Gays, lesbians march on Washington, calling for full equality

12 Oct 2009

By Katherine Skiba

Reporting from Washington - Thousands of gays and lesbians claimed the streets of the nation's capital today in a demonstration demanding full equality under the law.

The National Equality March snaked past the White House and streamed down Pennsylvania Avenue to the Capitol. Demonstrators chanted "Yes we can" in English and Spanish, resurrecting President Obama's campaign slogan, and waved signs and banners.

Organizers said the LGBT community, which encompasses lesbians, gays, bisexual and transgendered people, are not satisfied with a piecemeal approach to gaining civil rights. They are seeking "full federal equality" and singling out issues pertaining to marriage, adoption, military service and the workplace.

The demonstration took place a day after Obama addressed about 3,000 gays, lesbians and their supporters, pledging sweeping reforms including undoing both the "Don't Ask, Don't Tell" policy in the military and the federal Defense of Marriage Act.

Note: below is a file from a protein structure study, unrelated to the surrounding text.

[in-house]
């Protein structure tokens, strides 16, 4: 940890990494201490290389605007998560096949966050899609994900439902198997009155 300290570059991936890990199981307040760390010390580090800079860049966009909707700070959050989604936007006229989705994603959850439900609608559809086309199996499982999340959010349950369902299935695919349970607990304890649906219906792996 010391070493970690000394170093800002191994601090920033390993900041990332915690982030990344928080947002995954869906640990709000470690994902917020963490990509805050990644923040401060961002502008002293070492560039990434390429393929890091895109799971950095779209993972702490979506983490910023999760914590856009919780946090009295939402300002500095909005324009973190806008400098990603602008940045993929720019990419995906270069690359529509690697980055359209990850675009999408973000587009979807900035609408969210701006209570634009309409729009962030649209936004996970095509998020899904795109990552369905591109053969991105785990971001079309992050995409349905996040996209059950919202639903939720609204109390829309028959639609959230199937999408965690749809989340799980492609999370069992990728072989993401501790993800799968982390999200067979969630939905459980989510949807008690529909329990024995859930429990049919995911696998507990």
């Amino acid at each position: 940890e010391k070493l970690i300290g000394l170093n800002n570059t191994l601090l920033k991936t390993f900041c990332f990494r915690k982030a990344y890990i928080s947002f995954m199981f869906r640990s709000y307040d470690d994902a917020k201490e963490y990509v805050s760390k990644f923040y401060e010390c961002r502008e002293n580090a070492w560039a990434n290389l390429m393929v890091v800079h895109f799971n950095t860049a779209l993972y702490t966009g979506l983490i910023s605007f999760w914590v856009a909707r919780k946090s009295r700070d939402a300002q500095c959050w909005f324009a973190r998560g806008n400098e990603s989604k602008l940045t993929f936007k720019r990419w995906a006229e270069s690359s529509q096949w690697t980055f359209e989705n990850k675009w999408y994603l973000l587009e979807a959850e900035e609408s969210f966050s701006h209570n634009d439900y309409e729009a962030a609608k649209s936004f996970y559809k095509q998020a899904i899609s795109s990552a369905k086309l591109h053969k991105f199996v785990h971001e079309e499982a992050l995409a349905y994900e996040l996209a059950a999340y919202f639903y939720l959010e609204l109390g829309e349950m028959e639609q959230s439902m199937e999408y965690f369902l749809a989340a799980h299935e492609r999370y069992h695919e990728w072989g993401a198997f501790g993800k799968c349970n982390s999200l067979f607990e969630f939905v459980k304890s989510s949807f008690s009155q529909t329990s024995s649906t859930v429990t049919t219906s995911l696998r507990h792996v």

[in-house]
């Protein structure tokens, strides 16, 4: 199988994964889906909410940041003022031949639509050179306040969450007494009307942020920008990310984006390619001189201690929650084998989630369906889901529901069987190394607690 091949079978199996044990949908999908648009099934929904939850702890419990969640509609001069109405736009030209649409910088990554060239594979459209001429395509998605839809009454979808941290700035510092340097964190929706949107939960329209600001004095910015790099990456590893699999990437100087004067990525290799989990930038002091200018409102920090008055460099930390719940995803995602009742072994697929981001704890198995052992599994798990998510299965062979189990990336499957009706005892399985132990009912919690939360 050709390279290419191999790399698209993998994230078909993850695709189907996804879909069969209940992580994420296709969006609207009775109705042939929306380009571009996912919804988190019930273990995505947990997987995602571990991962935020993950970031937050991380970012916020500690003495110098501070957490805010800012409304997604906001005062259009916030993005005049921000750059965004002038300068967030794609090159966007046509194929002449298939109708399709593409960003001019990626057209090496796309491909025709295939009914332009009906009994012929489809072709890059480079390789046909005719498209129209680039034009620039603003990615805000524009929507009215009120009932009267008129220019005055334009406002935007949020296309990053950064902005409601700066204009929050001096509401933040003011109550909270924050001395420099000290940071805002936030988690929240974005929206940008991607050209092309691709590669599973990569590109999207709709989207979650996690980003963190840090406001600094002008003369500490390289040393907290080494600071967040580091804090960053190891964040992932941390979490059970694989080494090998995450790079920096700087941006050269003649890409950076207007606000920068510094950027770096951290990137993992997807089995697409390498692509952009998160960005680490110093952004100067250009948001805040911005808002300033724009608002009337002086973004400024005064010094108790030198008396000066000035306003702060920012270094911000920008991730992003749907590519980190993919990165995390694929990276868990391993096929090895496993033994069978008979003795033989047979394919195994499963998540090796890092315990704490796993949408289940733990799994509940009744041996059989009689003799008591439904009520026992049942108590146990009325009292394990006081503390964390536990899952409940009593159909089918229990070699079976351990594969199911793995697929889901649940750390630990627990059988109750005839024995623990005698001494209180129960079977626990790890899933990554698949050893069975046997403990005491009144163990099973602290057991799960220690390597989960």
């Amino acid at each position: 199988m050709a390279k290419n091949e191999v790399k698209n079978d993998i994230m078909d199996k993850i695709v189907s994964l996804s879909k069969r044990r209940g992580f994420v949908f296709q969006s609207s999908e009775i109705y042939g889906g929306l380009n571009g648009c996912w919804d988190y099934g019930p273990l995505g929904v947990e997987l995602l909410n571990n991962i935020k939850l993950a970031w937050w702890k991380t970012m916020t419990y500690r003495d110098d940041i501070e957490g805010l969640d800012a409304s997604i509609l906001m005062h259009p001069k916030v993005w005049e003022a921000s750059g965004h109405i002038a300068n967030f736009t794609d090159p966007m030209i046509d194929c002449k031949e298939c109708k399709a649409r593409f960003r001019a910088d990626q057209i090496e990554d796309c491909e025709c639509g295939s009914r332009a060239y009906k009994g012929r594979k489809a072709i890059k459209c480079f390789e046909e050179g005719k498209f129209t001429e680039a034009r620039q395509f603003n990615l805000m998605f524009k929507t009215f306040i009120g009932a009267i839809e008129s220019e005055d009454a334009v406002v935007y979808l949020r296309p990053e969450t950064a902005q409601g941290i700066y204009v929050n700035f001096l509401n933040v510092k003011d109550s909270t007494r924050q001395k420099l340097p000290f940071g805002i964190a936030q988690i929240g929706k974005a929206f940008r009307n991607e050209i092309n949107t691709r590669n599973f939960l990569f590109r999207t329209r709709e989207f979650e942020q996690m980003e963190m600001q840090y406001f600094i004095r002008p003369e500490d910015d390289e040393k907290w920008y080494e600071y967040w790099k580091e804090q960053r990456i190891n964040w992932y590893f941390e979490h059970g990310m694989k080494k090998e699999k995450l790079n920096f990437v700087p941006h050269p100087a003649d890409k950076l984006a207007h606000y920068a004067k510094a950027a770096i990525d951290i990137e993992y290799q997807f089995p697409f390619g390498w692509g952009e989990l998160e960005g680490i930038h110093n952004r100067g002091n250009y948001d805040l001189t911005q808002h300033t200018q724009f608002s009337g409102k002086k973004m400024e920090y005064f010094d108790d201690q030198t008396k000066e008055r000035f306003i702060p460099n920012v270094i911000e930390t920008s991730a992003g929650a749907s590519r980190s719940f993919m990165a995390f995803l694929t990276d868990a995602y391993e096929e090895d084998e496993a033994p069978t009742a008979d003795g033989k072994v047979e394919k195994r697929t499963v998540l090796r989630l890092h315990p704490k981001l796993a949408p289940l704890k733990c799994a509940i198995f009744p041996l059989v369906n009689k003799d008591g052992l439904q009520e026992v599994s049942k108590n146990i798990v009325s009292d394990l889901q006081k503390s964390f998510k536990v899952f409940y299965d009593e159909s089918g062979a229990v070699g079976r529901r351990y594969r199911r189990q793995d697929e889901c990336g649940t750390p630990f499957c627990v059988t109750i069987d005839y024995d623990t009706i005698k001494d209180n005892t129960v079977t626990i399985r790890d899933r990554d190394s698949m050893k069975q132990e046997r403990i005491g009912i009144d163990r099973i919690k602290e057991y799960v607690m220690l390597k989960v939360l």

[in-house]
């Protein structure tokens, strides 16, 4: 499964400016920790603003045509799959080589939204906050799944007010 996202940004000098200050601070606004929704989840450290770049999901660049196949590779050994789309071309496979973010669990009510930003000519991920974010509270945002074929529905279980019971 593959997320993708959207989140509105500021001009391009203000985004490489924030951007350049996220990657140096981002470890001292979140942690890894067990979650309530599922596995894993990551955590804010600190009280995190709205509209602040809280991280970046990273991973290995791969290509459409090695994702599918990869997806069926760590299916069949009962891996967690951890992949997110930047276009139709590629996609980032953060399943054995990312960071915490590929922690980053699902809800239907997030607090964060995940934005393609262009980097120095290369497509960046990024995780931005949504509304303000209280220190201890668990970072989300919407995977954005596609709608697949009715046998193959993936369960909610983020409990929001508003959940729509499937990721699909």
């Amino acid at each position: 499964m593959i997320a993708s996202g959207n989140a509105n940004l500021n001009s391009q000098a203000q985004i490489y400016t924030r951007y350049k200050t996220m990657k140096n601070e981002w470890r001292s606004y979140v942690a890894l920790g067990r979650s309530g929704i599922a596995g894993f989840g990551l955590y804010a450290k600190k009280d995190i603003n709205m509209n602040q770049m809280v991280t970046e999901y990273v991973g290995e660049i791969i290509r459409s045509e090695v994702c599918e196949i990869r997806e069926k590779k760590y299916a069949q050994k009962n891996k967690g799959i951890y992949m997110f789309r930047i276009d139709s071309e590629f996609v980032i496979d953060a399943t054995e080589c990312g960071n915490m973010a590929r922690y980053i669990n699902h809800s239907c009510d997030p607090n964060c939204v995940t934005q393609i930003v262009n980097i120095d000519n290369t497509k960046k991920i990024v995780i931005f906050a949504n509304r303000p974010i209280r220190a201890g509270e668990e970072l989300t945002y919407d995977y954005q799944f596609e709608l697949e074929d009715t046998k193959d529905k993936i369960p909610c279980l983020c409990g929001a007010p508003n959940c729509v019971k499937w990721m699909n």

The demonstration came 30 years after the first major march by gays and lesbians in the capital. Plans called for Sunday's march to conclude at the Capitol, where a rally was planned. Speakers on tap include civil-rights activist Julian Bond and Judy Shepard, the mother of Matthew Shepard, the slain gay college student from Wyoming whose name is attached to just-passed House legislation to expand the definition of federal hate crimes.

The U.S. Park Police does not provide crowd counts. However, organizers had the weather on their side. The events fell on a crisp, sunny fall day with temperatures in the 60s.

In front of the White House, demonstrators chanted: "Hey, Obama, can't you see? We demand equality." Los Angeles City Council member Bill Rosendahl, the only gay elected official in L.A. city government, in an interview called it "unconscionable" for Obama not to immediately lift the "don't ask, don't tell" military policy on sexual orientation and to reinstate service members who have been booted out for their sexual orientation.

A Vietnam veteran, he wore his American Legion cap from California's Post 283.

A pair of young women wore T-shirts exhorting: "Legalize gay." Another woman, Alex Miller, 23, of Ashburn, Va., held aloft a sign paying homage to her only sister, Sam Miller, 20, a lesbian.

"Same womb. Same rights," the sign said.

Article taken from The Los Angeles Times